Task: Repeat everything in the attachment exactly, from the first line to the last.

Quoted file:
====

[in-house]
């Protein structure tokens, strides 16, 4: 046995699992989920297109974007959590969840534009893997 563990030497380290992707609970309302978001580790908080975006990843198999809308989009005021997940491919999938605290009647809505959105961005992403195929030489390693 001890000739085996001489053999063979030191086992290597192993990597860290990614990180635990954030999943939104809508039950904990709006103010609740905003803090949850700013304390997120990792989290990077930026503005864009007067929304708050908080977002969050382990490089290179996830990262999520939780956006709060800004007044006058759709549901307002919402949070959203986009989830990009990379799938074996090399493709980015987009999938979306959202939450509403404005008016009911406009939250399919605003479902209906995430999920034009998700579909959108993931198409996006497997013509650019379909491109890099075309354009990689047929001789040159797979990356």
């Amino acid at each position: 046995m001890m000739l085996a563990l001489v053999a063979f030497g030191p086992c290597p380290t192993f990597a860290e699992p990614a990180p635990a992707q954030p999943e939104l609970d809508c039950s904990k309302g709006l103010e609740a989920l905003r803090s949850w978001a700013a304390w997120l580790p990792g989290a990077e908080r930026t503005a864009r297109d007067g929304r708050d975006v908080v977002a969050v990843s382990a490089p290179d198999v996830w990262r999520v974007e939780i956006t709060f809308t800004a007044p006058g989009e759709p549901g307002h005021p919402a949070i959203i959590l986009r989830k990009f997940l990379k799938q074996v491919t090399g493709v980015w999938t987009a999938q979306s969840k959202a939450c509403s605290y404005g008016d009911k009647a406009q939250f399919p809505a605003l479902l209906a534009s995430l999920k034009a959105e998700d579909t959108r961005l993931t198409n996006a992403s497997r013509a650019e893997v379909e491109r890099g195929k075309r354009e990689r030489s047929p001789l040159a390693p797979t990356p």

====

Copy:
[in-house]
């Protein structure tokens, strides 16, 4: 046995699992989920297109974007959590969840534009893997 563990030497380290992707609970309302978001580790908080975006990843198999809308989009005021997940491919999938605290009647809505959105961005992403195929030489390693 001890000739085996001489053999063979030191086992290597192993990597860290990614990180635990954030999943939104809508039950904990709006103010609740905003803090949850700013304390997120990792989290990077930026503005864009007067929304708050908080977002969050382990490089290179996830990262999520939780956006709060800004007044006058759709549901307002919402949070959203986009989830990009990379799938074996090399493709980015987009999938979306959202939450509403404005008016009911406009939250399919605003479902209906995430999920034009998700579909959108993931198409996006497997013509650019379909491109890099075309354009990689047929001789040159797979990356």
């Amino acid at each position: 046995m001890m000739l085996a563990l001489v053999a063979f030497g030191p086992c290597p380290t192993f990597a860290e699992p990614a990180p635990a992707q954030p999943e939104l609970d809508c039950s904990k309302g709006l103010e609740a989920l905003r803090s949850w978001a700013a304390w997120l580790p990792g989290a990077e908080r930026t503005a864009r297109d007067g929304r708050d975006v908080v977002a969050v990843s382990a490089p290179d198999v996830w990262r999520v974007e939780i956006t709060f809308t800004a007044p006058g989009e759709p549901g307002h005021p919402a949070i959203i959590l986009r989830k990009f997940l990379k799938q074996v491919t090399g493709v980015w999938t987009a999938q979306s969840k959202a939450c509403s605290y404005g008016d009911k009647a406009q939250f399919p809505a605003l479902l209906a534009s995430l999920k034009a959105e998700d579909t959108r961005l993931t198409n996006a992403s497997r013509a650019e893997v379909e491109r890099g195929k075309r354009e990689r030489s047929p001789l040159a390693p797979t990356p």